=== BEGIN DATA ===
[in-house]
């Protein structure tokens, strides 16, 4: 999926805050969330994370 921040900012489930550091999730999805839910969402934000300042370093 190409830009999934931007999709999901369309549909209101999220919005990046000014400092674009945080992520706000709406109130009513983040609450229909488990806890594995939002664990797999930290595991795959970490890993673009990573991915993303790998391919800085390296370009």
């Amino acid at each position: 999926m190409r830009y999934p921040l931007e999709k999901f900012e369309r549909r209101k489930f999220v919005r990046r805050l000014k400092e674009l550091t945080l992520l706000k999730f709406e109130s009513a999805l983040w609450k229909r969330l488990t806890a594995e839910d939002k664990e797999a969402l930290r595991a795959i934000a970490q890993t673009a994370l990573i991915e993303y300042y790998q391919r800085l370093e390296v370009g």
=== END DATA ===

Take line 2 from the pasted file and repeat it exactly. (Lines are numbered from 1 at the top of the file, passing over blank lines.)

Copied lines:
């Protein structure tokens, strides 16, 4: 999926805050969330994370 921040900012489930550091999730999805839910969402934000300042370093 190409830009999934931007999709999901369309549909209101999220919005990046000014400092674009945080992520706000709406109130009513983040609450229909488990806890594995939002664990797999930290595991795959970490890993673009990573991915993303790998391919800085390296370009």